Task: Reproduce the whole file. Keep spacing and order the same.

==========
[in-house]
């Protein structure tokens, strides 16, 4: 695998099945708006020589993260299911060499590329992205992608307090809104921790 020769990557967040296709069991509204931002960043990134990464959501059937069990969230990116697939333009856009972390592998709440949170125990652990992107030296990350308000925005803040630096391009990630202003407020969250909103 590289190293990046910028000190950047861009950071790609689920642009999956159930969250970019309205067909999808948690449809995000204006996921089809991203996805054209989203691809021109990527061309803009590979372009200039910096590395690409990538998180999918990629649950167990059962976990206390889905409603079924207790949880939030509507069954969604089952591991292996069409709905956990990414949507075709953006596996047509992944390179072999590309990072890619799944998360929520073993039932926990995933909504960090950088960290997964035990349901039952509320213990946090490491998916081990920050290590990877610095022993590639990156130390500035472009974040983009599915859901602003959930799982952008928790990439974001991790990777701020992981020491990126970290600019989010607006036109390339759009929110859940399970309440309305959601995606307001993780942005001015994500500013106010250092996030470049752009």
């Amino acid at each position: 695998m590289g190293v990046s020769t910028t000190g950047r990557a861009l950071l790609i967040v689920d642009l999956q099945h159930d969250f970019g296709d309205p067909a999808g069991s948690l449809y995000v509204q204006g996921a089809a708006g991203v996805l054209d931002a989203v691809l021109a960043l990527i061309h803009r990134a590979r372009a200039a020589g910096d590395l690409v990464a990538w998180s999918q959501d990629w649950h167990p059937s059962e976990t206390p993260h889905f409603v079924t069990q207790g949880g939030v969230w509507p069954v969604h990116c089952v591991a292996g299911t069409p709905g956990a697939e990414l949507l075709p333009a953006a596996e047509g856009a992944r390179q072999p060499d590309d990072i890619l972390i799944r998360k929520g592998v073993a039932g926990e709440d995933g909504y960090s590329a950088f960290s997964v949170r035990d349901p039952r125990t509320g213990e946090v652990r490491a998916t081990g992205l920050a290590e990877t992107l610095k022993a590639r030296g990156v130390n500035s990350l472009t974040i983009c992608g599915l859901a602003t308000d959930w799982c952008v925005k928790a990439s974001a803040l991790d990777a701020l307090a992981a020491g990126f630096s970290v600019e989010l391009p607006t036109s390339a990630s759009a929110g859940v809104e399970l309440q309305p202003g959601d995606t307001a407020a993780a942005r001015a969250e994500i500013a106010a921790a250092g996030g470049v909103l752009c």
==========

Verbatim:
[in-house]
């Protein structure tokens, strides 16, 4: 695998099945708006020589993260299911060499590329992205992608307090809104921790 020769990557967040296709069991509204931002960043990134990464959501059937069990969230990116697939333009856009972390592998709440949170125990652990992107030296990350308000925005803040630096391009990630202003407020969250909103 590289190293990046910028000190950047861009950071790609689920642009999956159930969250970019309205067909999808948690449809995000204006996921089809991203996805054209989203691809021109990527061309803009590979372009200039910096590395690409990538998180999918990629649950167990059962976990206390889905409603079924207790949880939030509507069954969604089952591991292996069409709905956990990414949507075709953006596996047509992944390179072999590309990072890619799944998360929520073993039932926990995933909504960090950088960290997964035990349901039952509320213990946090490491998916081990920050290590990877610095022993590639990156130390500035472009974040983009599915859901602003959930799982952008928790990439974001991790990777701020992981020491990126970290600019989010607006036109390339759009929110859940399970309440309305959601995606307001993780942005001015994500500013106010250092996030470049752009």
């Amino acid at each position: 695998m590289g190293v990046s020769t910028t000190g950047r990557a861009l950071l790609i967040v689920d642009l999956q099945h159930d969250f970019g296709d309205p067909a999808g069991s948690l449809y995000v509204q204006g996921a089809a708006g991203v996805l054209d931002a989203v691809l021109a960043l990527i061309h803009r990134a590979r372009a200039a020589g910096d590395l690409v990464a990538w998180s999918q959501d990629w649950h167990p059937s059962e976990t206390p993260h889905f409603v079924t069990q207790g949880g939030v969230w509507p069954v969604h990116c089952v591991a292996g299911t069409p709905g956990a697939e990414l949507l075709p333009a953006a596996e047509g856009a992944r390179q072999p060499d590309d990072i890619l972390i799944r998360k929520g592998v073993a039932g926990e709440d995933g909504y960090s590329a950088f960290s997964v949170r035990d349901p039952r125990t509320g213990e946090v652990r490491a998916t081990g992205l920050a290590e990877t992107l610095k022993a590639r030296g990156v130390n500035s990350l472009t974040i983009c992608g599915l859901a602003t308000d959930w799982c952008v925005k928790a990439s974001a803040l991790d990777a701020l307090a992981a020491g990126f630096s970290v600019e989010l391009p607006t036109s390339a990630s759009a929110g859940v809104e399970l309440q309305p202003g959601d995606t307001a407020a993780a942005r001015a969250e994500i500013a106010a921790a250092g996030g470049v909103l752009c």